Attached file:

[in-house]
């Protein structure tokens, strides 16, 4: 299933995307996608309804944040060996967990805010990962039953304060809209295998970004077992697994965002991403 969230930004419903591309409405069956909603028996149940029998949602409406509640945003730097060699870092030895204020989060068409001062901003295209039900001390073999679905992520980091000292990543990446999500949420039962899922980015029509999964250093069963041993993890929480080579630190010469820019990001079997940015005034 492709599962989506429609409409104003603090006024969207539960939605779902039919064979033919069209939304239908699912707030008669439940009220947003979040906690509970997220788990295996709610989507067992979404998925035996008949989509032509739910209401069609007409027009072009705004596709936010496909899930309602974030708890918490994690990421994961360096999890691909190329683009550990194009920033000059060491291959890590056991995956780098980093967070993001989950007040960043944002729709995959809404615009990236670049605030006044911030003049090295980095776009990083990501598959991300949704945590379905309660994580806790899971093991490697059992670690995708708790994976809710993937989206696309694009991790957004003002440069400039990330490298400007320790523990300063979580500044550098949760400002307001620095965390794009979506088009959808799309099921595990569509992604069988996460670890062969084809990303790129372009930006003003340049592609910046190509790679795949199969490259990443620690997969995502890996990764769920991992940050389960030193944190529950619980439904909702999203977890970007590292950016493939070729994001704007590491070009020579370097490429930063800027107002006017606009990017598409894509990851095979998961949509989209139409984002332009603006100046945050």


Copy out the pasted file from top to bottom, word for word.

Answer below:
[in-house]
């Protein structure tokens, strides 16, 4: 299933995307996608309804944040060996967990805010990962039953304060809209295998970004077992697994965002991403 969230930004419903591309409405069956909603028996149940029998949602409406509640945003730097060699870092030895204020989060068409001062901003295209039900001390073999679905992520980091000292990543990446999500949420039962899922980015029509999964250093069963041993993890929480080579630190010469820019990001079997940015005034 492709599962989506429609409409104003603090006024969207539960939605779902039919064979033919069209939304239908699912707030008669439940009220947003979040906690509970997220788990295996709610989507067992979404998925035996008949989509032509739910209401069609007409027009072009705004596709936010496909899930309602974030708890918490994690990421994961360096999890691909190329683009550990194009920033000059060491291959890590056991995956780098980093967070993001989950007040960043944002729709995959809404615009990236670049605030006044911030003049090295980095776009990083990501598959991300949704945590379905309660994580806790899971093991490697059992670690995708708790994976809710993937989206696309694009991790957004003002440069400039990330490298400007320790523990300063979580500044550098949760400002307001620095965390794009979506088009959808799309099921595990569509992604069988996460670890062969084809990303790129372009930006003003340049592609910046190509790679795949199969490259990443620690997969995502890996990764769920991992940050389960030193944190529950619980439904909702999203977890970007590292950016493939070729994001704007590491070009020579370097490429930063800027107002006017606009990017598409894509990851095979998961949509989209139409984002332009603006100046945050």